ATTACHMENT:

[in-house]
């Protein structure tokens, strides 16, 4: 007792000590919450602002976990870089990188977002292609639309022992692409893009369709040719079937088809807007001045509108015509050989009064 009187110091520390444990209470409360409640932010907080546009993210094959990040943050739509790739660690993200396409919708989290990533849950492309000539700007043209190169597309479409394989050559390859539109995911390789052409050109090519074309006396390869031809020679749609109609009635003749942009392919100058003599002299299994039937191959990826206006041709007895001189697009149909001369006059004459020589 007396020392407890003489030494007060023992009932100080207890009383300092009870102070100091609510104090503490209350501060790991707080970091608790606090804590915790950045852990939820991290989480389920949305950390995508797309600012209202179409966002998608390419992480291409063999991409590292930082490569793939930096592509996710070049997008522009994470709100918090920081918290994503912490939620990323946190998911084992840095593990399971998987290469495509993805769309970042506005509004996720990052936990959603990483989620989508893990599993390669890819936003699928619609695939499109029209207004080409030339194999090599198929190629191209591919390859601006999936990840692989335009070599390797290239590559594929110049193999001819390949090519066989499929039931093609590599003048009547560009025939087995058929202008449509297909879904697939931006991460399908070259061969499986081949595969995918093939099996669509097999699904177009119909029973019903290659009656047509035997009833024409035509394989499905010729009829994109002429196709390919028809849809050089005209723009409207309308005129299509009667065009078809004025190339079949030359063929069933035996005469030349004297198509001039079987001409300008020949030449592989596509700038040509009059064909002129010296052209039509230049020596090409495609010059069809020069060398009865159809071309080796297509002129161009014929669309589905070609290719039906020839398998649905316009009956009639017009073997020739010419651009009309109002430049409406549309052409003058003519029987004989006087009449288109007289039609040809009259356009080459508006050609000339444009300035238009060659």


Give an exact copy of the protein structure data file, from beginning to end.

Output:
[in-house]
């Protein structure tokens, strides 16, 4: 007792000590919450602002976990870089990188977002292609639309022992692409893009369709040719079937088809807007001045509108015509050989009064 009187110091520390444990209470409360409640932010907080546009993210094959990040943050739509790739660690993200396409919708989290990533849950492309000539700007043209190169597309479409394989050559390859539109995911390789052409050109090519074309006396390869031809020679749609109609009635003749942009392919100058003599002299299994039937191959990826206006041709007895001189697009149909001369006059004459020589 007396020392407890003489030494007060023992009932100080207890009383300092009870102070100091609510104090503490209350501060790991707080970091608790606090804590915790950045852990939820991290989480389920949305950390995508797309600012209202179409966002998608390419992480291409063999991409590292930082490569793939930096592509996710070049997008522009994470709100918090920081918290994503912490939620990323946190998911084992840095593990399971998987290469495509993805769309970042506005509004996720990052936990959603990483989620989508893990599993390669890819936003699928619609695939499109029209207004080409030339194999090599198929190629191209591919390859601006999936990840692989335009070599390797290239590559594929110049193999001819390949090519066989499929039931093609590599003048009547560009025939087995058929202008449509297909879904697939931006991460399908070259061969499986081949595969995918093939099996669509097999699904177009119909029973019903290659009656047509035997009833024409035509394989499905010729009829994109002429196709390919028809849809050089005209723009409207309308005129299509009667065009078809004025190339079949030359063929069933035996005469030349004297198509001039079987001409300008020949030449592989596509700038040509009059064909002129010296052209039509230049020596090409495609010059069809020069060398009865159809071309080796297509002129161009014929669309589905070609290719039906020839398998649905316009009956009639017009073997020739010419651009009309109002430049409406549309052409003058003519029987004989006087009449288109007289039609040809009259356009080459508006050609000339444009300035238009060659």